Schiit Freya damage by giving it an electric static discharge on the volume knob.

Anyone had his Schiit Freya Tube Preamp "zapped" by carpet electricity build-up while touching the metal volume knob? just to find out the your device lost 70% of its original volume out?
Today, the wife while trying to lower the volume on my music she accidentally gave a carpet electric discharge to the knob and the music stopped, but the unit remained off, so I turned it off, and back on, just to find out that the volume knob, did not make any relay noise until you start getting to the 3 0-clock position, then little by little the music starts playing back but when you get to the maximum, the output it only about 30% of it,
I believe the volume relay board got damaged up to some point, but since I am not familiar with this type of "volume technology", I have no idea the extent of the damage. Wondering if any Freya users there heard of this issue before, how to fix it, and how to prevent this from happening in the future.
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FWIW, I have recently sent back two, yes TWO, faulty Schiit Freya+ pre-amps.

This has nothing to do with your issue other than there possibly being some over-arching quality issues.

I know folks love the Freya and Freya+, and the passive and SS buffer sounded nice, but the tube section was faulty in both units I received.  I tried multiple tubes from known good units to eliminate the tubes from being the problem.  One had severe noise issues during playback, the second only hummed before releasing the magic smoke in about 10-20 seconds.

Good luck.  You will probably have to send it in for service.  I wouldn't admit to the "static discharge".  Probably outside of a warranty claim (Act of God , abuse, etc.).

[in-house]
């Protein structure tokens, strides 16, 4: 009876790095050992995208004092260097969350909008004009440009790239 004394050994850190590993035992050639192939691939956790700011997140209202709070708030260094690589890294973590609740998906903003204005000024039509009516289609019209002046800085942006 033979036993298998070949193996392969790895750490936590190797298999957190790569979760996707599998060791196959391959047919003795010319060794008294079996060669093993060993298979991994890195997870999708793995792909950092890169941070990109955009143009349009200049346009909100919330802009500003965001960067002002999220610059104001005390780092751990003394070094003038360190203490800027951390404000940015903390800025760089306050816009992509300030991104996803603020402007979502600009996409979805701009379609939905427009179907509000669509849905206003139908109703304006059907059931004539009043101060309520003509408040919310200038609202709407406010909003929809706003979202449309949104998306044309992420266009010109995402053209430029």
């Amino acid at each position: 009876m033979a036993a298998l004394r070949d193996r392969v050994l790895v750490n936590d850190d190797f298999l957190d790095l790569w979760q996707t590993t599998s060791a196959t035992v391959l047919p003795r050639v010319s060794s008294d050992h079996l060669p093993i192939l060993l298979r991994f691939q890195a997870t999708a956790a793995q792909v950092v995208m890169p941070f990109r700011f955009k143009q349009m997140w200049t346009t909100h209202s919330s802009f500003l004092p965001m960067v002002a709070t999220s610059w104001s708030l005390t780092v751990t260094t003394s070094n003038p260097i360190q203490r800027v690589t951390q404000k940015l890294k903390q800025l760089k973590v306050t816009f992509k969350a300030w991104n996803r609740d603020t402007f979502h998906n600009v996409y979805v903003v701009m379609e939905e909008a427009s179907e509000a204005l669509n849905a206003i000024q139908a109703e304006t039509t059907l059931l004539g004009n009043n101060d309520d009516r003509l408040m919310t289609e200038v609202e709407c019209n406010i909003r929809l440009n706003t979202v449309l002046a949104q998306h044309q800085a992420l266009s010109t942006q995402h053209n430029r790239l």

I had issues with a new Freya after connecting a Loki (tone controller) to the system.
When I sent them back as not working correctly Schiit denied my issue claiming it
all "Tested correctly". Hence a 15% restocking fee was assessed. Will not be buying
this brand again.  Their QC is 2nd rate. 
I own a Freya + and it’s a great preamp! Years ago I heard about static discharge destroying equipment. I didn’t really believe it,
but just to be safe I ran a ground wire down to the basement and 
attached it to a COLD water pipe. I then attached the other end to a metal  blank electrical outlet box cover that is attached to the side of the wooden cabinet. I always touch the plate to discharge any static electricity before using my system. I can’t believe the zap I sometimes get! I have had this set up for many years and have never had an equipment failure due to static electricity.

Well, thanks for all the input, and yes, my rack is metal and I usually touch it before touching any component, since all of them are metal cased, but in this case, wife wanted to watch TV next she just went straight for the metal knob!!!
I tried many things, in fact I am using a very nice Power Sequencer Conditioner Digital Power Supply Controller Regulator w/ Voltage Readout, Surge Protector, which turns on and off all components on a timed sequence, so I still wonder how come this static thing happens, I don't recall if the Freya has a 3 prong plug or two, if its two, probably I need to reverse the connection on it. Another thing, yesterday I tried using the remote and I was able to pump up the volume higher than with the knob, maybe to its real max, but not sure because as I lowered down again, I was not able to repeat the event, it went back to my 30% as with the knob, so this "relay" technology is strange, or it was applied to this model without enough testing or research on it.
I emailed Schiit, and since I am not the original owner, they said rate may start with a simple $50 fix or a $350 board swap, I am still wanting to open the damn thing and see if there's a way to locally get it fixed, I still think this may be a design fault, the grounding of the unit and its components, since this is the first generation model (not the +).

I still think this may be a design fault
If this happened as you say due to touching the volume control and a static discharge occurred, then yes, this is the case. Static discharges are common in the US during winter and any electronics used inside during the winter should be able to survive.